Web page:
I also used this essay for an assignment in ENGL 3105 Practical Grammar. The goal of this assignment was to revise an essay from a previous class for errors in grammar as well as in content and structure. This assignment allowed me to apply the knowledge gained from ENGL 3105 to a previously unrefined essay.
Adventure in Asheville
ENGL 3090 History, Theory, and Practice of Expository Writing
In this expository essay, I recount the details of a trip to Asheville, North Carolina. The goal of this assignment was to write a travel essay. In my essay, I tried to include as much detail as possible, which was a great exercise in travel writing and helpful in practicing mindfulness.
Using Comics to Teach English Composition to Japanese Students
ENGL 3100 History, Theory, and Practice of Composition Studies
In this research project I developed a lesson plan that utilizes comics to teach English composition to Japanese students. For this project, I drew on pedagogical theories anthologized in The Norton Book of Composition Studies in addition to outside resources. The goal of this assignment was to demonstrate a knowledge and understanding of the theories discussed over the course of the semester. The lesson plan I created was one of my favorite projects because of it’s practicality and relevance to my aspirations.
Reading Response: Technology and Literacy
ENGL 3100 History, Theory, and Practice of Composition Studies
In this reading response, I responded to an essay by Cynthia Selfe about the social and political implications of “technological literacy.” This assignment required that I demonstrate an understanding of the theories Selfe presented through an analysis of her essay. Through this reading response, I gained a deeper understanding of what is meant by the word “literacy.”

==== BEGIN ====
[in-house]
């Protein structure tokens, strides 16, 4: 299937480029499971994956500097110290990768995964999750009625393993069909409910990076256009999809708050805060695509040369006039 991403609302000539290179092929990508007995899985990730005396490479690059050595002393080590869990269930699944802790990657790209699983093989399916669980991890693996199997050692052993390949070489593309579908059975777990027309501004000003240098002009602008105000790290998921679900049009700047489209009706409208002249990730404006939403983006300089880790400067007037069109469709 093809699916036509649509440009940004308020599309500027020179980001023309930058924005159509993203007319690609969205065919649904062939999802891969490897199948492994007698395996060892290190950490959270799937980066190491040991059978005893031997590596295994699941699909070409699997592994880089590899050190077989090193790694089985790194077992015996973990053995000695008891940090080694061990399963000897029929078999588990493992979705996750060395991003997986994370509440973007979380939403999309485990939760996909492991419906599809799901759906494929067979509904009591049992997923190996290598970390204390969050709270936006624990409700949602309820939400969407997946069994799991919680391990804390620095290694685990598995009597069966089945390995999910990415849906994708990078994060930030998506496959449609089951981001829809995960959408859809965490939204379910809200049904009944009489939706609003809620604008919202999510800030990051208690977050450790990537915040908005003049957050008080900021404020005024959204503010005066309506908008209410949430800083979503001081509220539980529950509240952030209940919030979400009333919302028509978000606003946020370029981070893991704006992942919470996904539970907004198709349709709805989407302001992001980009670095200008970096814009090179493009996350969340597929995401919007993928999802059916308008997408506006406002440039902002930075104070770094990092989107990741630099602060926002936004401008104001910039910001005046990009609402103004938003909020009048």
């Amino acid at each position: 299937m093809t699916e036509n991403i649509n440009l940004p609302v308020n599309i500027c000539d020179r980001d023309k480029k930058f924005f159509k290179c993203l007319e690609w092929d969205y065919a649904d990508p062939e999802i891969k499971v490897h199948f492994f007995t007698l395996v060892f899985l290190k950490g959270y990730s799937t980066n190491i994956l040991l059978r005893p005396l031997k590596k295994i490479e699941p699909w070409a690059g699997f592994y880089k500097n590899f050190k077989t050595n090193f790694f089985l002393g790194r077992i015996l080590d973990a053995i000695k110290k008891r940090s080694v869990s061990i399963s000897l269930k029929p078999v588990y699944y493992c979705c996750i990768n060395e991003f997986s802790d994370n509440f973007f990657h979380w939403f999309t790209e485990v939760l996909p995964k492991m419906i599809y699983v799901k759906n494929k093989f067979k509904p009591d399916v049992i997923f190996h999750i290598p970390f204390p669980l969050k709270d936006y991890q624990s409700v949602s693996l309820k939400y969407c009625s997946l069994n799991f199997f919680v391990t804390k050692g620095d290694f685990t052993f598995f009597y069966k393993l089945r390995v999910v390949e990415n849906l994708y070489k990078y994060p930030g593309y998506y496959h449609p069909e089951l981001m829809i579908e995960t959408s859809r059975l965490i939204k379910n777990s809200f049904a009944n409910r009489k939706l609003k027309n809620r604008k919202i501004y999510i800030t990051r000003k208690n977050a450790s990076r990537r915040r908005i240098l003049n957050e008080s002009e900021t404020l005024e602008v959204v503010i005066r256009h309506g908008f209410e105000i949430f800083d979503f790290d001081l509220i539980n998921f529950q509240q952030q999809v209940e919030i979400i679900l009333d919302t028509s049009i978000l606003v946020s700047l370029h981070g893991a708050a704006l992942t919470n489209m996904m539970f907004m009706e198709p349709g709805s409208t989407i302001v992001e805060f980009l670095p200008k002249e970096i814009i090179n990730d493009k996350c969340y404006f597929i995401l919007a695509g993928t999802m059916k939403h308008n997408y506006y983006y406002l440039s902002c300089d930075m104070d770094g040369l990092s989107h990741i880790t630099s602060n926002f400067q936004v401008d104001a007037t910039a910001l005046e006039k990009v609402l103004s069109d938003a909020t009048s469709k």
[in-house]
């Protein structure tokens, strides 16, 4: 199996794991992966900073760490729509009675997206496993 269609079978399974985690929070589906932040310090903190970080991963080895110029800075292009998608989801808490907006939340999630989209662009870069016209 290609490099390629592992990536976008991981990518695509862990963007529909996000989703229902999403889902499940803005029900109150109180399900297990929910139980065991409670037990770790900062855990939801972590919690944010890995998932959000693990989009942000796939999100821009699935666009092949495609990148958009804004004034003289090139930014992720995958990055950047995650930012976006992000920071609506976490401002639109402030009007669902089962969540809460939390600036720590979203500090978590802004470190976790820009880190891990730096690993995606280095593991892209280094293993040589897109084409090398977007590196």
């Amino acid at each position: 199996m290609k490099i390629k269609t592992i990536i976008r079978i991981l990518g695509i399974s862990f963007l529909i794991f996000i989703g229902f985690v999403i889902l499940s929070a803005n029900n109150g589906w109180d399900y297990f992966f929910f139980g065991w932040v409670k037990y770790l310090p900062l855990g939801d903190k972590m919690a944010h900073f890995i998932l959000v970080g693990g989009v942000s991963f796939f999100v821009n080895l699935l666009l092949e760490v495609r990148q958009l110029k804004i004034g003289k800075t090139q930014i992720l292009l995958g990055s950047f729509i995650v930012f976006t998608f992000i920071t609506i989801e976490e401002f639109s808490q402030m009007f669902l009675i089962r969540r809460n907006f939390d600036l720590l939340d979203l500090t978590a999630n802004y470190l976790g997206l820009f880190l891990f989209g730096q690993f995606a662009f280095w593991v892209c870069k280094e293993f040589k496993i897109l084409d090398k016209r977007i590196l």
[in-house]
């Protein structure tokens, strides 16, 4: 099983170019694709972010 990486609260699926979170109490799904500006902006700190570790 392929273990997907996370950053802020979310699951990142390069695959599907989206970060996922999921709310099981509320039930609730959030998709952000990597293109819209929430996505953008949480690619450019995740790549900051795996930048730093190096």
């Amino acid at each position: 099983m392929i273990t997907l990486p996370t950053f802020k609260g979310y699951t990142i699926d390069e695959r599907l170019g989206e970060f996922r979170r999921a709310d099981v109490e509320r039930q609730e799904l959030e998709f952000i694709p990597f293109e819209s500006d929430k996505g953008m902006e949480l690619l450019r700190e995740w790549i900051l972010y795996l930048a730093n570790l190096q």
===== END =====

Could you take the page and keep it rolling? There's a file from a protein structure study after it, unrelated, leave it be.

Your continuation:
Correspondence Suite Assignment
ENGL 3130 Business Writing
This assignment consists of four parts: a memo, a “blast” policy email message, an inquiry letter, and a complaint letter. The goal of this assignment was to write to demonstrate knowledge of proper memo, email, and letter formatting in a business setting using knowledge gained from Writing That Works and class discussions and presentations.
The goal of this assignment was to locate an “ugly flyer,” analyze it using Robin Williams’ The Non-Designer’s Design and Type Books, and finally re-design it. In “Biting The Hand That Feeds,” I analyze a poorly designed flyer and offer suggestions for fixing it. In “I Already Told U That I’m A Minimalist,” I present my revision of the flyer and explain my editing process.
ENGL 3140 Editing
For this assignment, I reviewed Jan White’s Editing By Design. The goal of this assignment was at once to learn how to write an effective book review and to read a book related to the field of editing. I also learned how to create a précis to accompany this assignment.
ENGL 4320 Senior Seminar
For this assignment, I recorded and responded to a soundscape. The goal of this assignment was to practice mindfulness through the analysis of sonic elements in the recording. Of the responses I created for ENGL 4320, I think this one was my most thorough and the one which I enjoyed writing the most.
Dickens’ Influence on Twin Peaks
ENGL 4100 Study of a Single Author (Dickens)
In this essay, I propose that Charles Dickens influenced David Lynch’s television show Twin Peaks and discuss some of the potential connections. The goal of this assignment was to analyze Dickens’ influence, if any, on contemporary media. This assignment required that I demonstrate knowledge of various stages of Dickens’ writing career and apply that knowledge to a research project.